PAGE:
Trials and rewards also exist for those who take AP courses. Spencer took the time to share her thoughts on both topics.
“For students, the biggest challenge is managing time to keep up with the large amount of information covered. However, we have great science classes that prepare students well before they take AP. As for teachers, the first years of the class can be a struggle. I had to learn about 60% of the content I was expected to teach my students (even with the summer week-long training and professional development provided prior to teaching the course initially),” Spencer said.
“Sometimes students start the year with poor study habits and will think the class is too hard for them. With a bit of guidance, I see poor students turn into great ones. When I see this happen, I’m so proud. I also love to receive emails from previous students that tell me their classmates think they are a genius and ask them for help all the time.”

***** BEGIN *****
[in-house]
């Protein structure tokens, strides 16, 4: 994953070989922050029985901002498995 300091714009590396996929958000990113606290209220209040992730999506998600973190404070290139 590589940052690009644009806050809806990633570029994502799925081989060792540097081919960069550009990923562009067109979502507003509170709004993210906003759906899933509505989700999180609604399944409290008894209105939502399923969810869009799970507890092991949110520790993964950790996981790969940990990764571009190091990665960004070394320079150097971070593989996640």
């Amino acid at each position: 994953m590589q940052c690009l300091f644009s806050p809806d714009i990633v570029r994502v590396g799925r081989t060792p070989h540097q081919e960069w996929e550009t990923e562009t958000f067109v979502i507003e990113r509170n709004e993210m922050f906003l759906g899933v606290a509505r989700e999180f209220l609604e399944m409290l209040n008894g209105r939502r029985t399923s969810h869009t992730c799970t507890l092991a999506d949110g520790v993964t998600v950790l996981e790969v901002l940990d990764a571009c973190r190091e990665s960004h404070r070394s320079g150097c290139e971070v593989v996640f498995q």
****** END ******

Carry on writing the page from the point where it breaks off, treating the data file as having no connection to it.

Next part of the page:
U.S. News and World Report annually ranks high schools across the nation. They use four key criteria to compile the overall score given to high schools. They are the percentage of students who took at least one AP Exam, percentage of students who passed at least one AP Exam, Mathematics Proficiency on state level tests, and Graduation Rate Percentage.
Grain Valley High School was ranked as the 38th best high school in the State of Missouri for 2019 based on Spring 2018 criterion data. U.S. News and World Report listed that 68% of students took at least one AP Exam, 30% passed at least one AP Exam, 69% Mathematics Proficiency, and a 96% Graduation rate. The publication should release it rankings for 2020 based on Spring 2019 criterion data later this year.